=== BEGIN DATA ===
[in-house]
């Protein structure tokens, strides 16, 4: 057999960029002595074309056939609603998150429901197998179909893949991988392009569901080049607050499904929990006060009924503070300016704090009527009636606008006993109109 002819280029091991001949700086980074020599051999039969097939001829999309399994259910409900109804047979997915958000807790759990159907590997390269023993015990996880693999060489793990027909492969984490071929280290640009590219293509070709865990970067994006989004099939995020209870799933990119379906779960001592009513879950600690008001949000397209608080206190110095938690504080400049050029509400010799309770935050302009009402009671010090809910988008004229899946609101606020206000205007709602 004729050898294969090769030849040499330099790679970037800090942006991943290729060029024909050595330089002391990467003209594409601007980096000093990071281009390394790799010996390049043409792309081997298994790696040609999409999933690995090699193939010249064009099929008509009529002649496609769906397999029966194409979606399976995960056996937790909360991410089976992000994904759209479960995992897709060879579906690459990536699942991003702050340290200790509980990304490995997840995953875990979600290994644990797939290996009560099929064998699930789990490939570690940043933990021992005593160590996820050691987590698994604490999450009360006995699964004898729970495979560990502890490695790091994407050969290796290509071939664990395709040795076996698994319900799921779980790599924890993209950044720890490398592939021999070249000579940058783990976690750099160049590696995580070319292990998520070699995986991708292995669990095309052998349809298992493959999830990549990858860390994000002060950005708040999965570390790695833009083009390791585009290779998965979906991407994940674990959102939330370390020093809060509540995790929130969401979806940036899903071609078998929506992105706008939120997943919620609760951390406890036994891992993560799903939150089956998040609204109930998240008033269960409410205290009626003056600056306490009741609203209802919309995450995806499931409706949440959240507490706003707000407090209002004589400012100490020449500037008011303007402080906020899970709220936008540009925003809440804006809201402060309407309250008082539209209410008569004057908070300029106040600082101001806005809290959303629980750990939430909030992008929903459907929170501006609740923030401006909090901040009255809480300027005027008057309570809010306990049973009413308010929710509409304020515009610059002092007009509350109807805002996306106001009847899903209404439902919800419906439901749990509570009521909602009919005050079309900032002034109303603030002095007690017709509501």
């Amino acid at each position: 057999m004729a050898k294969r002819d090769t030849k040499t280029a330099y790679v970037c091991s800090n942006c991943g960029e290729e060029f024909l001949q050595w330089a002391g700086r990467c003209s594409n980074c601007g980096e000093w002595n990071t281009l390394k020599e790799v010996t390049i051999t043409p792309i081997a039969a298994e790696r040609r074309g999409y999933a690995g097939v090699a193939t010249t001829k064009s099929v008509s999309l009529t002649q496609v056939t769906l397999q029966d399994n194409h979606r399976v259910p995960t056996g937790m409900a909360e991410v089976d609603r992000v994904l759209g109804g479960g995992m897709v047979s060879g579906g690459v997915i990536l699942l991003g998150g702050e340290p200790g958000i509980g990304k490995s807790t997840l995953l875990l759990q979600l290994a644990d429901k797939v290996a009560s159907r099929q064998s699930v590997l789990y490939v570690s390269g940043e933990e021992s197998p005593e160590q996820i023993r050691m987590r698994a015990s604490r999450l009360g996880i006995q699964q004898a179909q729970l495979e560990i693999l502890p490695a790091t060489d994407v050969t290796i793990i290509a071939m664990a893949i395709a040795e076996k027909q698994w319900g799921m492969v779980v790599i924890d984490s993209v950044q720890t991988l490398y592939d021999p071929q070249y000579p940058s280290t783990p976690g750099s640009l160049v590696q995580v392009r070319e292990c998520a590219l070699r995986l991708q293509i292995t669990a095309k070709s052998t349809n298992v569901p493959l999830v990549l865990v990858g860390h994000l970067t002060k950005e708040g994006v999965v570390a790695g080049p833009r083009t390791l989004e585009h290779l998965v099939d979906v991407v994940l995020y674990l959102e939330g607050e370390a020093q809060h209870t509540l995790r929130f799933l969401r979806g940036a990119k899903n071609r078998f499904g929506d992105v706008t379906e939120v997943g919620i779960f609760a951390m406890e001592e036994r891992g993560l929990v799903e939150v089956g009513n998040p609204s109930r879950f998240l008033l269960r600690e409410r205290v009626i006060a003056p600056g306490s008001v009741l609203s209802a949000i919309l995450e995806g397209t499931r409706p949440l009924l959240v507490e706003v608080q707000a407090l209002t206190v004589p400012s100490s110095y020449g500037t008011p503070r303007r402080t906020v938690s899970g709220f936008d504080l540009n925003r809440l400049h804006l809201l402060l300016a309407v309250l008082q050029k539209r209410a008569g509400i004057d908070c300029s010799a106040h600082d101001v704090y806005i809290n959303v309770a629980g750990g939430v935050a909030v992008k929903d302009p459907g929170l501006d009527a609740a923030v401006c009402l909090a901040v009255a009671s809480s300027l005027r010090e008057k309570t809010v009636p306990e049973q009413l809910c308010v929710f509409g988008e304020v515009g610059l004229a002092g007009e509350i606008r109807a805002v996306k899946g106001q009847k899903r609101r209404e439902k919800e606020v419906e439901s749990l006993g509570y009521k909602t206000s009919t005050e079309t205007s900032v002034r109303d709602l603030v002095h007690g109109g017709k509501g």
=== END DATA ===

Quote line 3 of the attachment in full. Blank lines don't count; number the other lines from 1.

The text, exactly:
């Amino acid at each position: 057999m004729a050898k294969r002819d090769t030849k040499t280029a330099y790679v970037c091991s800090n942006c991943g960029e290729e060029f024909l001949q050595w330089a002391g700086r990467c003209s594409n980074c601007g980096e000093w002595n990071t281009l390394k020599e790799v010996t390049i051999t043409p792309i081997a039969a298994e790696r040609r074309g999409y999933a690995g097939v090699a193939t010249t001829k064009s099929v008509s999309l009529t002649q496609v056939t769906l397999q029966d399994n194409h979606r399976v259910p995960t056996g937790m409900a909360e991410v089976d609603r992000v994904l759209g109804g479960g995992m897709v047979s060879g579906g690459v997915i990536l699942l991003g998150g702050e340290p200790g958000i509980g990304k490995s807790t997840l995953l875990l759990q979600l290994a644990d429901k797939v290996a009560s159907r099929q064998s699930v590997l789990y490939v570690s390269g940043e933990e021992s197998p005593e160590q996820i023993r050691m987590r698994a015990s604490r999450l009360g996880i006995q699964q004898a179909q729970l495979e560990i693999l502890p490695a790091t060489d994407v050969t290796i793990i290509a071939m664990a893949i395709a040795e076996k027909q698994w319900g799921m492969v779980v790599i924890d984490s993209v950044q720890t991988l490398y592939d021999p071929q070249y000579p940058s280290t783990p976690g750099s640009l160049v590696q995580v392009r070319e292990c998520a590219l070699r995986l991708q293509i292995t669990a095309k070709s052998t349809n298992v569901p493959l999830v990549l865990v990858g860390h994000l970067t002060k950005e708040g994006v999965v570390a790695g080049p833009r083009t390791l989004e585009h290779l998965v099939d979906v991407v994940l995020y674990l959102e939330g607050e370390a020093q809060h209870t509540l995790r929130f799933l969401r979806g940036a990119k899903n071609r078998f499904g929506d992105v706008t379906e939120v997943g919620i779960f609760a951390m406890e001592e036994r891992g993560l929990v799903e939150v089956g009513n998040p609204s109930r879950f998240l008033l269960r600690e409410r205290v009626i006060a003056p600056g306490s008001v009741l609203s209802a949000i919309l995450e995806g397209t499931r409706p949440l009924l959240v507490e706003v608080q707000a407090l209002t206190v004589p400012s100490s110095y020449g500037t008011p503070r303007r402080t906020v938690s899970g709220f936008d504080l540009n925003r809440l400049h804006l809201l402060l300016a309407v309250l008082q050029k539209r209410a008569g509400i004057d908070c300029s010799a106040h600082d101001v704090y806005i809290n959303v309770a629980g750990g939430v935050a909030v992008k929903d302009p459907g929170l501006d009527a609740a923030v401006c009402l909090a901040v009255a009671s809480s300027l005027r010090e008057k309570t809010v009636p306990e049973q009413l809910c308010v929710f509409g988008e304020v515009g610059l004229a002092g007009e509350i606008r109807a805002v996306k899946g106001q009847k899903r609101r209404e439902k919800e606020v419906e439901s749990l006993g509570y009521k909602t206000s009919t005050e079309t205007s900032v002034r109303d709602l603030v002095h007690g109109g017709k509501g």